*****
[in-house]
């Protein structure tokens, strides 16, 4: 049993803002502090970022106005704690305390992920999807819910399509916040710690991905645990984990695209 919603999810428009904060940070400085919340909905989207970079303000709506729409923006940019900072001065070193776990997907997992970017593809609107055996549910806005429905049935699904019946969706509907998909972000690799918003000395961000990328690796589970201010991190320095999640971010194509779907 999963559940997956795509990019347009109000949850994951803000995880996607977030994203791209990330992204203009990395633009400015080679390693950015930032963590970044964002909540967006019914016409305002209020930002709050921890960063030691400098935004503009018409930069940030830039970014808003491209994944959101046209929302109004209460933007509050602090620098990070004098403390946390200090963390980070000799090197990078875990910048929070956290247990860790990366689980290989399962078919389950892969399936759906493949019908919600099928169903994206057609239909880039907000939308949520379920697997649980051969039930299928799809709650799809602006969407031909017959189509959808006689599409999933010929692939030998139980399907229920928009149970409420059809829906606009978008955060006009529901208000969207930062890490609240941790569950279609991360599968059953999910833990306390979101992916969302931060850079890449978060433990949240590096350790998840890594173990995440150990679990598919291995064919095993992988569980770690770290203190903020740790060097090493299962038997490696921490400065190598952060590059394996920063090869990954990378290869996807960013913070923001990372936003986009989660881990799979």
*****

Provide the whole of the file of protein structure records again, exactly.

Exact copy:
[in-house]
């Protein structure tokens, strides 16, 4: 049993803002502090970022106005704690305390992920999807819910399509916040710690991905645990984990695209 919603999810428009904060940070400085919340909905989207970079303000709506729409923006940019900072001065070193776990997907997992970017593809609107055996549910806005429905049935699904019946969706509907998909972000690799918003000395961000990328690796589970201010991190320095999640971010194509779907 999963559940997956795509990019347009109000949850994951803000995880996607977030994203791209990330992204203009990395633009400015080679390693950015930032963590970044964002909540967006019914016409305002209020930002709050921890960063030691400098935004503009018409930069940030830039970014808003491209994944959101046209929302109004209460933007509050602090620098990070004098403390946390200090963390980070000799090197990078875990910048929070956290247990860790990366689980290989399962078919389950892969399936759906493949019908919600099928169903994206057609239909880039907000939308949520379920697997649980051969039930299928799809709650799809602006969407031909017959189509959808006689599409999933010929692939030998139980399907229920928009149970409420059809829906606009978008955060006009529901208000969207930062890490609240941790569950279609991360599968059953999910833990306390979101992916969302931060850079890449978060433990949240590096350790998840890594173990995440150990679990598919291995064919095993992988569980770690770290203190903020740790060097090493299962038997490696921490400065190598952060590059394996920063090869990954990378290869996807960013913070923001990372936003986009989660881990799979």